I tested the rear end on my ford. It is not limited slip, and non-posi. One spin of the tire turned the drive shaft approx 1 and a half times. what is the rear end? and is it low or high geared?

# Rear end gearing

**Red-Tail**#1

You may have to try it another way. If you had both wheels off the ground, the other wheel may have turned the other way, negating the test. If the other wheel was on the ground, your axle ratio is about 3.00 to one. That would be average gearing, neither high nor low. Low would be about 3.50 or a larger number. High would be like 2.70 or a smaller figure. Some Trans-Ams were 2.07 which was about as high as production cars got.

Mark one spot on the driveshaft with masking tape to make it easier to know just how many turns it takes.

With the one rear tire off the ground, count the number of driveshaft turns it takes to make the tire turn over twice. If it takes 3 turns, then 3.00 to one is the ratio. Three and a quarter turns would be 3.25. Kind of easy. With one tire up, the free one will turn at double speed. It’s the differential that makes it do that. It’s easy to keep track of one wheel than to have people watching both of them to make sure they turn equally. Sometimes, one won’t move.

Low means low speed and high is high speed.

Spinning the wheels by hand or with the engine can tell you if it is trac-loc in good shape, or OTOH, non-Trac-loc or worn-out Trac-loc. You may need new clutches.

You might have a tag on the differential that tells if it is trac-loc.The door sticker should indicate it as well. You can find the codes if do look around. What Ford is this anyway?

**Red-Tail**#6

it’s my 69’ falcon. It has a different rear end in it. I do know that it had sableizer bars on the springs. it is just a plain old rear end from what he said. This car has been rodded to hell (It’s in good shape, but blowing smoke on a 5000 mile rebuild) The guy that built it up said he got it up to 137 mph, and didn’t top it out there.

Oh, well that is a horse of a different color. You can tell the ratio by counting and turning as directed. The only way to tell if it has a limited-slip and what kind is to take the cover off the pumpkin and look. It could be ANYTHING. If you are not familiar with them, I fear that your only solutions are to take to a rear-end specialist or performance shop, meet some people at a local hot-rod meet and convince them to visit your garage, or take it apart and post some pictures.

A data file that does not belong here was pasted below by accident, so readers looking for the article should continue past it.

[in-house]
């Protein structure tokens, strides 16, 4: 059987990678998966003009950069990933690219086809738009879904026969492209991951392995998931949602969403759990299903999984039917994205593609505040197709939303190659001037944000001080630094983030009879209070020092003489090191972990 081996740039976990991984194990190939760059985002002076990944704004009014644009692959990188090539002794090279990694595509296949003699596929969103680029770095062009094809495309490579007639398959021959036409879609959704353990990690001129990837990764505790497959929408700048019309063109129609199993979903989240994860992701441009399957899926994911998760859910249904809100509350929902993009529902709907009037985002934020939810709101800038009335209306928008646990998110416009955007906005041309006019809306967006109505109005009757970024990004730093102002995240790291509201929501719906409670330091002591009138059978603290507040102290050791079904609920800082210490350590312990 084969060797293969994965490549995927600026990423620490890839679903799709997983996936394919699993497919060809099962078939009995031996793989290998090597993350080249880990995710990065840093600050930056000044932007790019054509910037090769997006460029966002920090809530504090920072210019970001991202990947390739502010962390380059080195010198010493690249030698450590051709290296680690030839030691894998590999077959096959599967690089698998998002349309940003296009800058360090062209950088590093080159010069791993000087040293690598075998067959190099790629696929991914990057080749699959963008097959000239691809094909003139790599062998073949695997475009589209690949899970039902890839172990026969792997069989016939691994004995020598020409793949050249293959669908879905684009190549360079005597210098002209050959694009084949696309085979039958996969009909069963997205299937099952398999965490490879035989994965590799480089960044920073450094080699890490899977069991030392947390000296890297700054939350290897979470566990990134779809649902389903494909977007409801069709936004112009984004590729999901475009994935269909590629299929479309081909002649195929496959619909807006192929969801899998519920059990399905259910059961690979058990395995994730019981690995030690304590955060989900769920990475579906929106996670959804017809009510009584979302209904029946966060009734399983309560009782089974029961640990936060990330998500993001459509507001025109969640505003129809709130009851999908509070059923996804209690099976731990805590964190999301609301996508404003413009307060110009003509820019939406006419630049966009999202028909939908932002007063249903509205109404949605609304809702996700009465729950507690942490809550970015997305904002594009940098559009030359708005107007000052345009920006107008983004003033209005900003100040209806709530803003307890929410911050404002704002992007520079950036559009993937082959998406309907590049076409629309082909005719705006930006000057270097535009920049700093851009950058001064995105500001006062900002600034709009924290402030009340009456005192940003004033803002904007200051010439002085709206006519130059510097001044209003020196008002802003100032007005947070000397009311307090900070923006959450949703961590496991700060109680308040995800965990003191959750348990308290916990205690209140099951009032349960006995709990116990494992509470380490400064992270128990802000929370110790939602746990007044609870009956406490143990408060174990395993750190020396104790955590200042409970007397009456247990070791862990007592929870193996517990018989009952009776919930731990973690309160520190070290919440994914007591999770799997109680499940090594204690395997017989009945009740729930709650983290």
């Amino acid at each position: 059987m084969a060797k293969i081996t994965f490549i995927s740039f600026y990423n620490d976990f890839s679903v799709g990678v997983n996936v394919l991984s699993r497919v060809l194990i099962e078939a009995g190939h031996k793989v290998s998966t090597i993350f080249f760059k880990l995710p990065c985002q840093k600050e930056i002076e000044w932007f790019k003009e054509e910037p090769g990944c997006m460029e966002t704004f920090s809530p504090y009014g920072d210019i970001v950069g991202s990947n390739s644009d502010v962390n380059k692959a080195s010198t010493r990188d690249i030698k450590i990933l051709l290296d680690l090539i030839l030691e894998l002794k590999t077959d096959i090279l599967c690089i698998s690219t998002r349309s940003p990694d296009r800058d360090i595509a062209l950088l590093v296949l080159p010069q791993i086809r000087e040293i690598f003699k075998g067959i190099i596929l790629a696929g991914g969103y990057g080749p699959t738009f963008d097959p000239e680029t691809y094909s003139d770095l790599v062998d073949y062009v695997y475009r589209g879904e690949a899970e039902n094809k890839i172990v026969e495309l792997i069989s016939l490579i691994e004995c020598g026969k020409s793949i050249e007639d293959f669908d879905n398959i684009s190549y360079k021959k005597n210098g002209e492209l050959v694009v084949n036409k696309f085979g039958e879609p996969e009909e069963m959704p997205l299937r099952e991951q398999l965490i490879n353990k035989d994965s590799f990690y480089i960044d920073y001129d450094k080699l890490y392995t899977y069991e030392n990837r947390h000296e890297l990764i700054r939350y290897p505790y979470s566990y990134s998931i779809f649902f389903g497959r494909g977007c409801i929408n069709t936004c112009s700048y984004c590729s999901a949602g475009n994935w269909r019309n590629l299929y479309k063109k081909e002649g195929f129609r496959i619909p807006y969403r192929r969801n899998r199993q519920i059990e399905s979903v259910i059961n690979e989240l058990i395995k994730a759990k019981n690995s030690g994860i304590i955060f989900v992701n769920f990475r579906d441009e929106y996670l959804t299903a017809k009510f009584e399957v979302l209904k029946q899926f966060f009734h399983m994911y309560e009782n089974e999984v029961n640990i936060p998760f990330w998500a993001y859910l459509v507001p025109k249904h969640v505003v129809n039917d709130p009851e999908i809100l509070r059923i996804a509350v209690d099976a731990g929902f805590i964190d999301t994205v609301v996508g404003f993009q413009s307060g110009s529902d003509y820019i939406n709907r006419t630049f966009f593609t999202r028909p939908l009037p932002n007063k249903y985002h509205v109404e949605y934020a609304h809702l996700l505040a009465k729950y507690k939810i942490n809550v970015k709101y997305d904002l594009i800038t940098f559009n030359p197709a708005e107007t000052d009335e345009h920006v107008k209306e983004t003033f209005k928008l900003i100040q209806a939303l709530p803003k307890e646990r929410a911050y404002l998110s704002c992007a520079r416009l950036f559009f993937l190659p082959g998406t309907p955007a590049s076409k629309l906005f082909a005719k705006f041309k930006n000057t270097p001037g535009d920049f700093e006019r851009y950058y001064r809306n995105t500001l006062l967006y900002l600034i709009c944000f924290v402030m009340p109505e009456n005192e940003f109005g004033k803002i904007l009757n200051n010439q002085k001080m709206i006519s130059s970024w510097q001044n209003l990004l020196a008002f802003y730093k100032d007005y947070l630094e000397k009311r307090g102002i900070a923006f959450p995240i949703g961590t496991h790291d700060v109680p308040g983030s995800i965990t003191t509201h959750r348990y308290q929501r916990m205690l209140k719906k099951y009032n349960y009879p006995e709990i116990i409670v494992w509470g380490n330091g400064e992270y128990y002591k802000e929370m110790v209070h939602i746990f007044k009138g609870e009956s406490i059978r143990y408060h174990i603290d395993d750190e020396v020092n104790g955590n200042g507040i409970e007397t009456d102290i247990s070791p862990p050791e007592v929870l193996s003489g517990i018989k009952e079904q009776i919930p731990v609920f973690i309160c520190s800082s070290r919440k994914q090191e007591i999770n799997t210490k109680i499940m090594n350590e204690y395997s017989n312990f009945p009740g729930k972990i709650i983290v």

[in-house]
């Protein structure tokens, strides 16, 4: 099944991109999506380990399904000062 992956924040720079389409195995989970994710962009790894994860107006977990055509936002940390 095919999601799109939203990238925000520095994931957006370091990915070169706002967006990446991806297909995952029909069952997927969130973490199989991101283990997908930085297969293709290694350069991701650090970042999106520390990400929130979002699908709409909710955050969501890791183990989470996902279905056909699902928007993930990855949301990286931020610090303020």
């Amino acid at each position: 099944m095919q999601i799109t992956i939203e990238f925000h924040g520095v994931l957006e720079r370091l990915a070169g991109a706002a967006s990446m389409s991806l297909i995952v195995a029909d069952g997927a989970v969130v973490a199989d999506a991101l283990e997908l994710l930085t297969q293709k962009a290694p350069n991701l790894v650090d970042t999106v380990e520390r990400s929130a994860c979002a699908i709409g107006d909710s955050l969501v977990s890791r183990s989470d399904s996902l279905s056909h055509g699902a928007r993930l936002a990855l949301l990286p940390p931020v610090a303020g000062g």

**FoDaddy**#8

Look on the door jamb for the data plate. Post the axle code on it, and we can probably tell you what ratio you have.

**B.L.E**#10

If you want to estimate the ratio of a car differential, you have to turn one tire two revolutions while the opposite wheel is held stationary and count the rotations that the drive shaft makes.

For more accuracy, turn the tire 10 or 20 times and divide the tire revolutions into the drive shaft revolutions and then double the ratio.

Example, 18 tire revolutions = 9 ring gear revolutions due to the 2:1 reduction of the differential gearing when the other wheel is not turning. If that results in 37 drive shaft revolutions, the ratio is 37/9 or 4.1111111 .

Point of interest, car designers do their best to steer clear of integer gear ratios like 2:1, 3:1, 4:1 etc. It can result in uneven gear wear.

**EllyEllis**#11

A 3.50 to 1 is a popular ratio. That’s 20 wheel revs to 35 driveshaft revs. But B.L.E. is correct.

**FoDaddy**#12

Oops, I missed that bit. In that case the OP can simply open up the diff. More often than not the ratio will stamped on the ring gear.

**meanjoe75fan**#13

Wouldn’t it work to determine engine RPM at a given speed, determine driveshaft RPM from the transmission gear ratio, and then determine differential gearing from the difference between tire speed (convert MPH to ft/sec and use 2[pi]r)?

If he knows the type of transmission installed, and can determine the gear ratios therof, he ought to get a reasonably reliable estimate this way just crunching a few numbers!